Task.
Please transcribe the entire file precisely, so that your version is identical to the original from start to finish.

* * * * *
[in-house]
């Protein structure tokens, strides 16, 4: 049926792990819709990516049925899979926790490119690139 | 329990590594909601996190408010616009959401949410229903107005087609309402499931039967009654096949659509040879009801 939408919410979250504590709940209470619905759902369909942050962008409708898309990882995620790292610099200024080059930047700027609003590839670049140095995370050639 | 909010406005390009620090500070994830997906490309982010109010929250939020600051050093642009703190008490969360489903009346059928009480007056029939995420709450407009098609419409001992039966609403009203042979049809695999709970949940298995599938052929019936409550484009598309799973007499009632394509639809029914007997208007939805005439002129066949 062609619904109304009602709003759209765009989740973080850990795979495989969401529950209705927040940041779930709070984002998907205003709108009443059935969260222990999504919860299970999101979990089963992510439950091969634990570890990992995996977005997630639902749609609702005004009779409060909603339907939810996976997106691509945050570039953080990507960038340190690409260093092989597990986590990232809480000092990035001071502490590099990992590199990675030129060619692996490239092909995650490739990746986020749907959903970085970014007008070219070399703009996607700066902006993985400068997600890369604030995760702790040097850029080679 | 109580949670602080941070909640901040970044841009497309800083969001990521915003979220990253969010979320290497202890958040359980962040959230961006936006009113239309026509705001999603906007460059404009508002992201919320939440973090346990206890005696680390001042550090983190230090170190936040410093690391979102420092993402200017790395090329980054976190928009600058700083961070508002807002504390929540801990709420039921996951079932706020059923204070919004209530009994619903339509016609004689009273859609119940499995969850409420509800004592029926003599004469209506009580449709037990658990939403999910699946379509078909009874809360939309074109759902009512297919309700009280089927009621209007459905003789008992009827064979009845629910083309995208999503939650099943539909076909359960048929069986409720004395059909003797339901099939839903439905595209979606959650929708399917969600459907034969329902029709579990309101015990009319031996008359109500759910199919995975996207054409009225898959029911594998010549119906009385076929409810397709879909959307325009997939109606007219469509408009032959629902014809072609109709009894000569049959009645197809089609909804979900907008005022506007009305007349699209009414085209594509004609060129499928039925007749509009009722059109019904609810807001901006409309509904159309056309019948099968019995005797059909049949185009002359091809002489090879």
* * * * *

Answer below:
[in-house]
């Protein structure tokens, strides 16, 4: 049926792990819709990516049925899979926790490119690139 | 329990590594909601996190408010616009959401949410229903107005087609309402499931039967009654096949659509040879009801 939408919410979250504590709940209470619905759902369909942050962008409708898309990882995620790292610099200024080059930047700027609003590839670049140095995370050639 | 909010406005390009620090500070994830997906490309982010109010929250939020600051050093642009703190008490969360489903009346059928009480007056029939995420709450407009098609419409001992039966609403009203042979049809695999709970949940298995599938052929019936409550484009598309799973007499009632394509639809029914007997208007939805005439002129066949 062609619904109304009602709003759209765009989740973080850990795979495989969401529950209705927040940041779930709070984002998907205003709108009443059935969260222990999504919860299970999101979990089963992510439950091969634990570890990992995996977005997630639902749609609702005004009779409060909603339907939810996976997106691509945050570039953080990507960038340190690409260093092989597990986590990232809480000092990035001071502490590099990992590199990675030129060619692996490239092909995650490739990746986020749907959903970085970014007008070219070399703009996607700066902006993985400068997600890369604030995760702790040097850029080679 | 109580949670602080941070909640901040970044841009497309800083969001990521915003979220990253969010979320290497202890958040359980962040959230961006936006009113239309026509705001999603906007460059404009508002992201919320939440973090346990206890005696680390001042550090983190230090170190936040410093690391979102420092993402200017790395090329980054976190928009600058700083961070508002807002504390929540801990709420039921996951079932706020059923204070919004209530009994619903339509016609004689009273859609119940499995969850409420509800004592029926003599004469209506009580449709037990658990939403999910699946379509078909009874809360939309074109759902009512297919309700009280089927009621209007459905003789008992009827064979009845629910083309995208999503939650099943539909076909359960048929069986409720004395059909003797339901099939839903439905595209979606959650929708399917969600459907034969329902029709579990309101015990009319031996008359109500759910199919995975996207054409009225898959029911594998010549119906009385076929409810397709879909959307325009997939109606007219469509408009032959629902014809072609109709009894000569049959009645197809089609909804979900907008005022506007009305007349699209009414085209594509004609060129499928039925007749509009009722059109019904609810807001901006409309509904159309056309019948099968019995005797059909049949185009002359091809002489090879």